The New Service Proletariat

Ricardo Antunes

n recent decades, the spread of information technology, industrial automation, and other innovations has inspired visions of a coming “postindustrial society of services,” in which the proletariat as it existed in earlier eras would effectively disappear. However, even a cursory survey of the reality of contemporary global labour markets belies this myth. The emergence of a new class of educated, salaried workers in high-tech fields is predicated on the increasing invisibility of workers employed in sectors and settings ranging from call centres and telemarketing to hotels and cleaning companies to retail, fast food, and care services. The great majority of these jobs are precarious in one way or another: seasonal, part-time, temporary, informal, or freelance, with little or no security or benefits.

An emblematic example is the zero-hour contract, a perverse form of employment that thrives in the United Kingdom and elsewhere. Instead of working a fixed number of hours or shifts, zero-hour employees must remain perpetually at their bosses’ disposal, waiting for a call. Once they receive this call, they are paid only for the time they actually work, and not for the time—days, weeks, even months—spent waiting. Information technology firms in particular have embraced this method of complete flexibilisation of labour, which serves at once to make workers continually available for exploitation and to further normalise the regime of precariousness, leaving workers with ever fewer protections.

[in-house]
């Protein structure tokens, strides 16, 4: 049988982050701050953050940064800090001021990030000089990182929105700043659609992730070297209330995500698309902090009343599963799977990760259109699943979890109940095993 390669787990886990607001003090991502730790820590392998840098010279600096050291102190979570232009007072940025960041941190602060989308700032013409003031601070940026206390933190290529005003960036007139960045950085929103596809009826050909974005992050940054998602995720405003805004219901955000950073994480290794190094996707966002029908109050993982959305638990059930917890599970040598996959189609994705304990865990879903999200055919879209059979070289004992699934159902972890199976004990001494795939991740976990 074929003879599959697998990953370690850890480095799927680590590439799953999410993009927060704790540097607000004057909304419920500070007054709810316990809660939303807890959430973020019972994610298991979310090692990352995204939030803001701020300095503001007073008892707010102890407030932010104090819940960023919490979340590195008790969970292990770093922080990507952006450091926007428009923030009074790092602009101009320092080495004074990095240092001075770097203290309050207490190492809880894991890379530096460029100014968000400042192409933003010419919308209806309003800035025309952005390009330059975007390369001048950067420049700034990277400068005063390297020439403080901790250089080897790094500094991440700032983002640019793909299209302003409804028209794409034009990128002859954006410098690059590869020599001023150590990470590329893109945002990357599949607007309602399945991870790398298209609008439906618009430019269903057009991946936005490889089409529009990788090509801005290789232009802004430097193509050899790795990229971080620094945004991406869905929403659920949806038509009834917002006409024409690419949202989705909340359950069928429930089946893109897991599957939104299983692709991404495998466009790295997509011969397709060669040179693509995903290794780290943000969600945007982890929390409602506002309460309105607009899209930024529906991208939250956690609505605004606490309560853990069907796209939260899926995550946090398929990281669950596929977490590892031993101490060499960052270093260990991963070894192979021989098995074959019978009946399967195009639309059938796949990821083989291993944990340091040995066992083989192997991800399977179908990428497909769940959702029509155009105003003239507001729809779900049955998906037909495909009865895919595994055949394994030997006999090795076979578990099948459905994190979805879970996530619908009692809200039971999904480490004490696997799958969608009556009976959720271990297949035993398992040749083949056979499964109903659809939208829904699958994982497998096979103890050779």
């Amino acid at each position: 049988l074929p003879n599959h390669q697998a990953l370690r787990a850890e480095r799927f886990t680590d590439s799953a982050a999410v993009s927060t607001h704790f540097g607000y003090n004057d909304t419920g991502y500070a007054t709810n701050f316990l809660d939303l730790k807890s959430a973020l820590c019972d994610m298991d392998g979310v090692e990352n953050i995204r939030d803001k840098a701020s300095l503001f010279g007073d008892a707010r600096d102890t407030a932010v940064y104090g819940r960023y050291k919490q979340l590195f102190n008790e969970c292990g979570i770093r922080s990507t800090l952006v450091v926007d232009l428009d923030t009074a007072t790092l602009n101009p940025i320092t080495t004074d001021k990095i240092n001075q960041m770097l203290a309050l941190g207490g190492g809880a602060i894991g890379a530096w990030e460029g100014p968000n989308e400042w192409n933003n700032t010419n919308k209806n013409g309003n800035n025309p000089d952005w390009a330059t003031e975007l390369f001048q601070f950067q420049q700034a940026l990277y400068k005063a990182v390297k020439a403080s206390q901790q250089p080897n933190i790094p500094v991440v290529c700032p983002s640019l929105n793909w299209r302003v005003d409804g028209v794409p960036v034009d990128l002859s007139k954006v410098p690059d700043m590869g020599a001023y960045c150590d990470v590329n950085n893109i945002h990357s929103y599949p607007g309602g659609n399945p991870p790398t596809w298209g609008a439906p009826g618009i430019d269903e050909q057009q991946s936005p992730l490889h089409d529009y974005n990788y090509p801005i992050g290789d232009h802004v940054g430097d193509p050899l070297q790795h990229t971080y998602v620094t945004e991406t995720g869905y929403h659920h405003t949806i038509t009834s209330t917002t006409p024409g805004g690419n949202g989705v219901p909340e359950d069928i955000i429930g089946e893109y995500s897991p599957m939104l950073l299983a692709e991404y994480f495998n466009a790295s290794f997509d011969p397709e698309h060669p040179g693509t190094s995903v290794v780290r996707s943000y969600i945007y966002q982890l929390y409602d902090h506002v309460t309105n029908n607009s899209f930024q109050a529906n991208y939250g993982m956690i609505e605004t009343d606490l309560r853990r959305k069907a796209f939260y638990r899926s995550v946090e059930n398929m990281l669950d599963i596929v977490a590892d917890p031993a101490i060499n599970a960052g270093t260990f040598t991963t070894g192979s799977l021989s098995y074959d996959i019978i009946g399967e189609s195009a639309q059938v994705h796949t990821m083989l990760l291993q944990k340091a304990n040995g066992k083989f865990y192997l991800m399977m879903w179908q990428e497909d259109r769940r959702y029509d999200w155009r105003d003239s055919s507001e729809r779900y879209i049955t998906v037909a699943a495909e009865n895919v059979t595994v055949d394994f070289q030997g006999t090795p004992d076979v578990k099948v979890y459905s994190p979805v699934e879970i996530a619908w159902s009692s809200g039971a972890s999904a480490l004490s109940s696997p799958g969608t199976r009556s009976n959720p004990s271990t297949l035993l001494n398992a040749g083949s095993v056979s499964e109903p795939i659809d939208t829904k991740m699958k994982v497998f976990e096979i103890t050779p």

Uber is another example. The company’s drivers, who are treated as independent contractors rather than formal employees, must provide their own cars and pay for all expenses, including vehicle repairs, maintenance, insurance, and fuel. The Uber “app” is in fact a global private enterprise that uses wage labour masked as “independent” and “entrepreneurial” work to appropriate a larger share of the surplus value generated by the services of its drivers.


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